Bartolo Colon’s success was built by pulping coffee beans and throwing rocks at coconuts

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Bartolo Colon is the oldest guy in the majors and looks like anything but an athlete. But he’s still getting the job done, and today there is an in-depth story by Dan Barry of the New York Times about what makes Bartolo Bartolo.

So much of it, of course, is about the guy being an genuine athlete, in ways that you or I can’t possibly comprehend. We see the big guy out there and, compared to some of the younger and more fit and trim players, he may not look like much of one. It’s easy to forget that a guy like that is superhuman in just about every way imaginable, though we so often do. Thus we joke and stand agape at his accomplishments.

But in some ways his background isn’t like every athlete’s. Certainly not like those from the U.S. Things we learn about Colon today:

He comes from a hillside village on the outskirts of Altamira called El Copey, which has one main road and dozens of squat houses under zinc roofs and coconut trees. Local lore attributes his strong legs to climbing trees, and his strong wrists to the childhood chores of picking coffee beans and turning the crank of a de-pulping machine.

“From childhood, he was very strong,” his father, Miguel Valerio Colon, recalled. “He was capable of pulping up to 1,000 crates of coffee beans in a day.”

Sometimes, while transporting bags of beans for his father’s produce business, young Bartolo would park his pet donkey, Pancho, beside a sloping lot that served as a baseball field and play a few innings with other children, using balls made of cloth. . . . If the de-pulping machine built up his arms, then throwing rocks to knock fruit from trees developed his accuracy. “Throwing at coconuts and mangoes,” Colon said. “But the coconut was the most difficult.”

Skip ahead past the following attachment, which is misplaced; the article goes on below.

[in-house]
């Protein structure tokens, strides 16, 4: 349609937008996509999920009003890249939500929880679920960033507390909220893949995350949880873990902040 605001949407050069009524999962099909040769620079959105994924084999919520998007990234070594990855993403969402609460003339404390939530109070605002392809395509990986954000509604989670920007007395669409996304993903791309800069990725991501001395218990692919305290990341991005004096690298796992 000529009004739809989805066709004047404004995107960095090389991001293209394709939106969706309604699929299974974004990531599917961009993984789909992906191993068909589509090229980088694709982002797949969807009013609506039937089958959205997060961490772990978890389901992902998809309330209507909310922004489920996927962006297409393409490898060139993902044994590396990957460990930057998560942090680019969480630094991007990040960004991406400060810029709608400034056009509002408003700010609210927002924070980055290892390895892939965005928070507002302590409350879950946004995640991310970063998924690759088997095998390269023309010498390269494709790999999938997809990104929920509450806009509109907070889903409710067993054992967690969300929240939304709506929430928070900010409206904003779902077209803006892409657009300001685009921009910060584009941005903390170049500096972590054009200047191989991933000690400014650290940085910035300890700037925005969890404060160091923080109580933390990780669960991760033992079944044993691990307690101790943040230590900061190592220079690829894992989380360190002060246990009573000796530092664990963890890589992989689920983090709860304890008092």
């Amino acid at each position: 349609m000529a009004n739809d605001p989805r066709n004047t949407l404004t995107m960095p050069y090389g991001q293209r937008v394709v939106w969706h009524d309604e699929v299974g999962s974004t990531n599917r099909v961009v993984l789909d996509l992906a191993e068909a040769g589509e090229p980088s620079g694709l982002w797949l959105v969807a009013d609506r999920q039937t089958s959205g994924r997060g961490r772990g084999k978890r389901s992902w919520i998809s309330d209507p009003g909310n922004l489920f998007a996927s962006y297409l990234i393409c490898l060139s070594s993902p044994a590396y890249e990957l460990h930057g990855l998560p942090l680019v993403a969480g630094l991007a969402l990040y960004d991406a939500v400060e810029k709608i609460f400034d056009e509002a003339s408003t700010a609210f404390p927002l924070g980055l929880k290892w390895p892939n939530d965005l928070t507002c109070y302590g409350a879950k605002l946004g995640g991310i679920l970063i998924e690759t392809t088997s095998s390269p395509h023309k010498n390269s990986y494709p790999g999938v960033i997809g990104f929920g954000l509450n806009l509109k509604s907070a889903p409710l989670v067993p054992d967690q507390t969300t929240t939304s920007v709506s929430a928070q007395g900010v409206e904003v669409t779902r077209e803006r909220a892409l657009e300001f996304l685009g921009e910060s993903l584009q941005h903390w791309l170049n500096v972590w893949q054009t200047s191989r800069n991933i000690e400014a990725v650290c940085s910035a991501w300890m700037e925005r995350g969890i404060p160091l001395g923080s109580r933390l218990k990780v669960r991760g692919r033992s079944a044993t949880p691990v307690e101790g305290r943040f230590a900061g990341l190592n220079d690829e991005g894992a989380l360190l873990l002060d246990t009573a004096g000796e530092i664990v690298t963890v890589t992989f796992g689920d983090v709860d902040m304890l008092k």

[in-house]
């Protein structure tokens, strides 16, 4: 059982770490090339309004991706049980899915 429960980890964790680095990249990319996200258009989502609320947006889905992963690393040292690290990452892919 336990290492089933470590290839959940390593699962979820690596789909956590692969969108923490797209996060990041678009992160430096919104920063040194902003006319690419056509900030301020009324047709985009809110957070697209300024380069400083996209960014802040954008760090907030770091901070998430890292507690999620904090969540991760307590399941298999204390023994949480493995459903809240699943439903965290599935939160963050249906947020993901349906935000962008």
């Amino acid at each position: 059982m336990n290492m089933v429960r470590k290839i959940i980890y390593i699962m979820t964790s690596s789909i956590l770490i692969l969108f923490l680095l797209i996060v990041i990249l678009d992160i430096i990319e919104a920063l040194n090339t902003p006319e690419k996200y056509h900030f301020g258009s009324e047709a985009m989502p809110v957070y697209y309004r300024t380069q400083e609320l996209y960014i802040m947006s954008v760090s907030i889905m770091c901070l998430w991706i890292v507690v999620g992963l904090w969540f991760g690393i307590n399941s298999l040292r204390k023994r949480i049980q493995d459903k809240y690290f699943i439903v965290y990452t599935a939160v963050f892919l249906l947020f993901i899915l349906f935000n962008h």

A far cry from traveling leagues.

And a great read.

Astros clinch AL West for third consecutive year

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For the third consecutive season, the Astros are AL West champions. The ‘stros clinched the division on Sunday afternoon with a convincing 13-5 win over the Angels. They were backed by three homers from leadoff man George Springer and individual homers from Alex Bregman and Aledmys Díaz.

Springer has the 22nd three-homer game in baseball this season. He’s the first Astro to hit three homers in a game since Yordan Álvarez last month, on August 10.

Justin Verlander lasted five innings in Sunday’s start, yielding two runs on six hits and a pair of walks with five strikeouts. The right-hander is arguably the frontrunner for the AL Cy Young Award, now 20-6 with a 2.53 ERA and a 288/42 K/BB ratio in 217 innings on the year. Verlander is 12 strikeouts shy of the 300-strikeout milestone and six strikeouts short of 3,000 for his career. If the Astros stay on schedule, Verlander would pitch the second-to-last game of the regular season against the Angels.

Sunday’s win marked No. 102 on the season for the Astros. The franchise record is 103 wins set last year. With six games remaining, it seems likely the Astros will set a new record.

The Astros and Yankees both won on Sunday, meaning the Astros remain a half-game ahead in the race for home field advantage. The No. 1 seed will also have the privilege of playing the Wild Card winner, which is down to the Athletics, Rays, and Indians.